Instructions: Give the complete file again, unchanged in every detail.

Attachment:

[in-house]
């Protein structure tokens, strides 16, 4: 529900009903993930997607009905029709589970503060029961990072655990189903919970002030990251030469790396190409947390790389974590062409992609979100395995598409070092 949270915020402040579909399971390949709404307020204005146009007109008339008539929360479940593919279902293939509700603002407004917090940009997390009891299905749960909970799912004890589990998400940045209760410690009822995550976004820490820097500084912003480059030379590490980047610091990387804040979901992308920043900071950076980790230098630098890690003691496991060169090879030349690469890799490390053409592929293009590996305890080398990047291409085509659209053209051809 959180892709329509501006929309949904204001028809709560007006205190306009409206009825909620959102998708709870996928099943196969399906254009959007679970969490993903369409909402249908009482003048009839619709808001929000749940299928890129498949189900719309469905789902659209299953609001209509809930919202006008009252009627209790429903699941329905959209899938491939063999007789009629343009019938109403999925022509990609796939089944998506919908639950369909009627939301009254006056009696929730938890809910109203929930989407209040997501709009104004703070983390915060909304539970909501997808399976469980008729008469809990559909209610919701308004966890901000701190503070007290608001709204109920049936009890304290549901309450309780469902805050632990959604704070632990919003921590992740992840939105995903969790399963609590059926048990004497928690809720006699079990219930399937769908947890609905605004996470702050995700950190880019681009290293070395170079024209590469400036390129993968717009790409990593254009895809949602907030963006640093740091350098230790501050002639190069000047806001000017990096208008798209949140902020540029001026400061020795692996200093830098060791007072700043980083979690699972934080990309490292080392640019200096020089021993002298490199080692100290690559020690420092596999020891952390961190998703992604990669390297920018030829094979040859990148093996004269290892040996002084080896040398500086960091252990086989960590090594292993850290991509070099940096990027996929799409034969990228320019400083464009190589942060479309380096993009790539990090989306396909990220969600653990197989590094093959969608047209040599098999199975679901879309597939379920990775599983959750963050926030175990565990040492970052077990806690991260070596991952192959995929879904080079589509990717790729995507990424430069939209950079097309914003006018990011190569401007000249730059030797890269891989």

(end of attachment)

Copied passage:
[in-house]
């Protein structure tokens, strides 16, 4: 529900009903993930997607009905029709589970503060029961990072655990189903919970002030990251030469790396190409947390790389974590062409992609979100395995598409070092 949270915020402040579909399971390949709404307020204005146009007109008339008539929360479940593919279902293939509700603002407004917090940009997390009891299905749960909970799912004890589990998400940045209760410690009822995550976004820490820097500084912003480059030379590490980047610091990387804040979901992308920043900071950076980790230098630098890690003691496991060169090879030349690469890799490390053409592929293009590996305890080398990047291409085509659209053209051809 959180892709329509501006929309949904204001028809709560007006205190306009409206009825909620959102998708709870996928099943196969399906254009959007679970969490993903369409909402249908009482003048009839619709808001929000749940299928890129498949189900719309469905789902659209299953609001209509809930919202006008009252009627209790429903699941329905959209899938491939063999007789009629343009019938109403999925022509990609796939089944998506919908639950369909009627939301009254006056009696929730938890809910109203929930989407209040997501709009104004703070983390915060909304539970909501997808399976469980008729008469809990559909209610919701308004966890901000701190503070007290608001709204109920049936009890304290549901309450309780469902805050632990959604704070632990919003921590992740992840939105995903969790399963609590059926048990004497928690809720006699079990219930399937769908947890609905605004996470702050995700950190880019681009290293070395170079024209590469400036390129993968717009790409990593254009895809949602907030963006640093740091350098230790501050002639190069000047806001000017990096208008798209949140902020540029001026400061020795692996200093830098060791007072700043980083979690699972934080990309490292080392640019200096020089021993002298490199080692100290690559020690420092596999020891952390961190998703992604990669390297920018030829094979040859990148093996004269290892040996002084080896040398500086960091252990086989960590090594292993850290991509070099940096990027996929799409034969990228320019400083464009190589942060479309380096993009790539990090989306396909990220969600653990197989590094093959969608047209040599098999199975679901879309597939379920990775599983959750963050926030175990565990040492970052077990806690991260070596991952192959995929879904080079589509990717790729995507990424430069939209950079097309914003006018990011190569401007000249730059030797890269891989």